On Thursday, Senior US District Court Judge Albert V. Covello ruled that despite being "in common use" the State of Connecticut could impose an assault weapons (sic) and magazine ban. This ban had been challenged by the Connecticut Citizens Defense League in the case of Shew et al v. Malloy et al. Today the CCDL announced that a formal notice of an intention to appeal had been filed.
From their release:
HARTFORD - Just one day after receiving an adverse ruling from the lower federal court on their Second Amendment challenge to Connecticut’s new firearms law, the plaintiff-firearms owners and organizations filed a formal notice of their intention to appeal the ruling. In addition to following the U.S. Supreme Court precedents in the renowned cases of Heller and MacDonald, the lower federal court deciding the case was bound to follow recent precedents of the U.S. Second Circuit Court of Appeals in New York. To date, the Second Circuit has upheld laws that place greater restrictions on the right to bear arms than have courts in federal circuits in other parts of the country. It is these diverging views of the Second Amendment on issues that were not resolved by the U.S. Supreme Court in Heller and MacDonald that make it likely that the Supreme Court will decide to hear one or more Second Amendment cases in the next few years.The photo below was posted on their blog announcing that they planned to appeal the decision. I think they have it right.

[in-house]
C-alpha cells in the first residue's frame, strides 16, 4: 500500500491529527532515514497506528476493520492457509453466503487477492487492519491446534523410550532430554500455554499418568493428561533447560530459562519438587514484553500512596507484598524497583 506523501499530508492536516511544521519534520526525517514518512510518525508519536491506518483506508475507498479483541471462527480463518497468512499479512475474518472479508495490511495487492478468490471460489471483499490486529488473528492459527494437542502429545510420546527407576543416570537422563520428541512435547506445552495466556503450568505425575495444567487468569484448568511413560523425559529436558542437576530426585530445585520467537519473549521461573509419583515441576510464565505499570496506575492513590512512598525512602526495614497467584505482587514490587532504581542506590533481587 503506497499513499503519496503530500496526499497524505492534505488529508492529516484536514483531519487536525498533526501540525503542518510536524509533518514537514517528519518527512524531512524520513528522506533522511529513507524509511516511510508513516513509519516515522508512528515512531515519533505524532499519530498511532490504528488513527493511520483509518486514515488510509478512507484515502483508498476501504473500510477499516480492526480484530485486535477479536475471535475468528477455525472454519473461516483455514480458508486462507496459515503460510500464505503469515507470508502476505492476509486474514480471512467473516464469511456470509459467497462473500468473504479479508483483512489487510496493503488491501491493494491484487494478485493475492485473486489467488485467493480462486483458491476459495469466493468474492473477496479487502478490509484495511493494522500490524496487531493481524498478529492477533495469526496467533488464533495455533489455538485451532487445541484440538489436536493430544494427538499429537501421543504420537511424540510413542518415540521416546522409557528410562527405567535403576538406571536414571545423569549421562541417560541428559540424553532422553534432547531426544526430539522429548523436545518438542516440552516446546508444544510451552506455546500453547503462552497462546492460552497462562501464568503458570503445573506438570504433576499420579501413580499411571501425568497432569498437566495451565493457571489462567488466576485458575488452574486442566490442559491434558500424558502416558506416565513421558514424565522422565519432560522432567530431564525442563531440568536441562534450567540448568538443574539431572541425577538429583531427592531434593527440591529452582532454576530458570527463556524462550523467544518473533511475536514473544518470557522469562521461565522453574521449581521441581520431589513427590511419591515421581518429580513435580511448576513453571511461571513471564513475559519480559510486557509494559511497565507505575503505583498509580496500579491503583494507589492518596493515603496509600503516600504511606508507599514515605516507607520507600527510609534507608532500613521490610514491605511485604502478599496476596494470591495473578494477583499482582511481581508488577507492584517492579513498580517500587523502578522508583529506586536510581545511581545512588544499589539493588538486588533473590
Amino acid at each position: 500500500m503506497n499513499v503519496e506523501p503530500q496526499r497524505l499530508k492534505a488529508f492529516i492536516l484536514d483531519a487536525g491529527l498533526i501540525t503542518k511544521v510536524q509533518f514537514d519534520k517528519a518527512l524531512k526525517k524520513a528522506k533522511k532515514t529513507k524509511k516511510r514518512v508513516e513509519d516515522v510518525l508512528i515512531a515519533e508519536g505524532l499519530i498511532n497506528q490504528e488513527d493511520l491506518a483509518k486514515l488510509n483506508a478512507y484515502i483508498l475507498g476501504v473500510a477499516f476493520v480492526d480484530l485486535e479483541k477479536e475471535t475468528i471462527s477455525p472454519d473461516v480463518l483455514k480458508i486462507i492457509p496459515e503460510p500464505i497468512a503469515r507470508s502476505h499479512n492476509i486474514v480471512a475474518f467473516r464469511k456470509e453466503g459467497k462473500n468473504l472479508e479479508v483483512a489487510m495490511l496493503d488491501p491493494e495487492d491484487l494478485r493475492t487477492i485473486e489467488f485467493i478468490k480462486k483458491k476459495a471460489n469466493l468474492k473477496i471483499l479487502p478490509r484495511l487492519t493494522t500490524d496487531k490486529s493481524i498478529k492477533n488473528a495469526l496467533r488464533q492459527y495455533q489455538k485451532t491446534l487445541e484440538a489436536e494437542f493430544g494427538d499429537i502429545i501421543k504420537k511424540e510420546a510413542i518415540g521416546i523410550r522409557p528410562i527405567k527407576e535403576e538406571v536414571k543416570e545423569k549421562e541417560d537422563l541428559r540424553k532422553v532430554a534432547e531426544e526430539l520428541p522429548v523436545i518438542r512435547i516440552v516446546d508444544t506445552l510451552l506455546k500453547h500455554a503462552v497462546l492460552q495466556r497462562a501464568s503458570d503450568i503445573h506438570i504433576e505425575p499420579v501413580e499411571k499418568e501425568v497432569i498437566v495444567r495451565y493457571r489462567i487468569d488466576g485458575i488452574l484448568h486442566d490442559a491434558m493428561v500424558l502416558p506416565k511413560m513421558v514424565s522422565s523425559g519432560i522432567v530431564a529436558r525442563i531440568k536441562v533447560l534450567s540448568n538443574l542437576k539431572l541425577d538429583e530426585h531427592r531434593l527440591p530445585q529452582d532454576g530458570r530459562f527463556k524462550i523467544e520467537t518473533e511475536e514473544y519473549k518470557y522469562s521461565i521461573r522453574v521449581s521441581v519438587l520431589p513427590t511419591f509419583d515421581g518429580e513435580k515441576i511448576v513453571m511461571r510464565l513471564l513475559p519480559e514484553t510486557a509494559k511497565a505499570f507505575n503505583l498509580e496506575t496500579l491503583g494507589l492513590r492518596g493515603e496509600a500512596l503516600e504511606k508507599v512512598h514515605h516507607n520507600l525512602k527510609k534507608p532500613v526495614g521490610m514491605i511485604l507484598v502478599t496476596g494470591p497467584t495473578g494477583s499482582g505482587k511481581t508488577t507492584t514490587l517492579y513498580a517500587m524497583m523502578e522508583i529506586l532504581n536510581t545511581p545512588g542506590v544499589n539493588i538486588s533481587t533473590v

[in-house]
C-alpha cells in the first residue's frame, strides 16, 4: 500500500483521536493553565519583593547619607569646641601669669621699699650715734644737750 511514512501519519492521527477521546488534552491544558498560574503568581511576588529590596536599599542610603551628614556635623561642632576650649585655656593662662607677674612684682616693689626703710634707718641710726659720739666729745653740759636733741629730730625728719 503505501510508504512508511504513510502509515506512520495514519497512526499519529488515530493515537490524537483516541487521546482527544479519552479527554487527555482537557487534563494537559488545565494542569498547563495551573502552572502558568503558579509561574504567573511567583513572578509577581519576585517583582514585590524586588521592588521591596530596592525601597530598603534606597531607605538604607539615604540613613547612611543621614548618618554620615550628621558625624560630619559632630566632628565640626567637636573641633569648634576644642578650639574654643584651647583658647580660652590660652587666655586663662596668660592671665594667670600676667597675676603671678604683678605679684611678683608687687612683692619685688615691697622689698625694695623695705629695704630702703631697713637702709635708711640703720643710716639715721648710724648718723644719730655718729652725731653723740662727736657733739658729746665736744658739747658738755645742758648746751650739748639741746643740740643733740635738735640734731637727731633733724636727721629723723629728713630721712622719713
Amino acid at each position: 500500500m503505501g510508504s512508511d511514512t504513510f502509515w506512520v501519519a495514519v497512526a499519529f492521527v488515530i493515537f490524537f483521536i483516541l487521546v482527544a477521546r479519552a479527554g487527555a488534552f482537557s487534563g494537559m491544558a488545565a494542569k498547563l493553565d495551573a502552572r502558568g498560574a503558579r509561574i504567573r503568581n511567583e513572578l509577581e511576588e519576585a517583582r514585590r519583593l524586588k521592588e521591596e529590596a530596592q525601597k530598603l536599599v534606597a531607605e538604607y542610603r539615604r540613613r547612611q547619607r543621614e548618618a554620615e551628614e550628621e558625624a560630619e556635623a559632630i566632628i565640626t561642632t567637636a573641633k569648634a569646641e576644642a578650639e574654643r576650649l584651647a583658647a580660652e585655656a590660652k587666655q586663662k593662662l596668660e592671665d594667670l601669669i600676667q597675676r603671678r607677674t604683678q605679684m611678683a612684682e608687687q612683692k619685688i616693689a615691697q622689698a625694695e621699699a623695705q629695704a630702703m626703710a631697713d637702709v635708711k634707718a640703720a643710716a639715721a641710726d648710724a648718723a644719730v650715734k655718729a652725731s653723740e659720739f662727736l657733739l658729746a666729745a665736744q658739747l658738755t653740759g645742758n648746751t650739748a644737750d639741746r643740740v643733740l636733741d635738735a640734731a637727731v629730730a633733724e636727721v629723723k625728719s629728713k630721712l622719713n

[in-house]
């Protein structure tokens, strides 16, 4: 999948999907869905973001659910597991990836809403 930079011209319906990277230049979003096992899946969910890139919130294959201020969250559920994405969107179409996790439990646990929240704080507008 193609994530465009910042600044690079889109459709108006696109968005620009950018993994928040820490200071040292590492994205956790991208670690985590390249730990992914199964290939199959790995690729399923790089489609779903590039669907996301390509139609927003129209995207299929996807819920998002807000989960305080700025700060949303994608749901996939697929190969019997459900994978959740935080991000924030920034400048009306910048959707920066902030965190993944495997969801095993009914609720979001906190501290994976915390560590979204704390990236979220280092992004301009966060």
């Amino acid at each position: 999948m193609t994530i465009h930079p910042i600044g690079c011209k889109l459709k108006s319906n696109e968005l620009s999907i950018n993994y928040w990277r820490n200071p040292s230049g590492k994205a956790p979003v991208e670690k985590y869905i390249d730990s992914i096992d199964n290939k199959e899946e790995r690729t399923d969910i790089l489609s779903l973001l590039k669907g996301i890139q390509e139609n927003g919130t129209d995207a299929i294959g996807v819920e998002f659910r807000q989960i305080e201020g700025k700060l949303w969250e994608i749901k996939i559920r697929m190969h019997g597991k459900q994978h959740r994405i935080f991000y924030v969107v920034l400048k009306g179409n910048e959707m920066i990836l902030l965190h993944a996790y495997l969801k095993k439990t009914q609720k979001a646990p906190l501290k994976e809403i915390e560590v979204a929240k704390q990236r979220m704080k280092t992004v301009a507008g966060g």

Although the legal conclusions did not go their way at this initial stage of the litigation, the lower court did make factual findings that gun owners view as favorable. For example, the court found that certain of the newly banned firearms, such as the popular AR-15, are in “ common use ” for lawful purposes throughout the nation. The AR-15 type modern sporting rifle, which is newly classified as an “ assault weapon ” under the legislation, is the leading type of firearm used in national shooting matches and in other competitions sponsored by the congressionally established Civilian Marksmanship Program. The court also found that banning such commonly used firearms places a “substantial burden” on fundamental Second Amendment rights.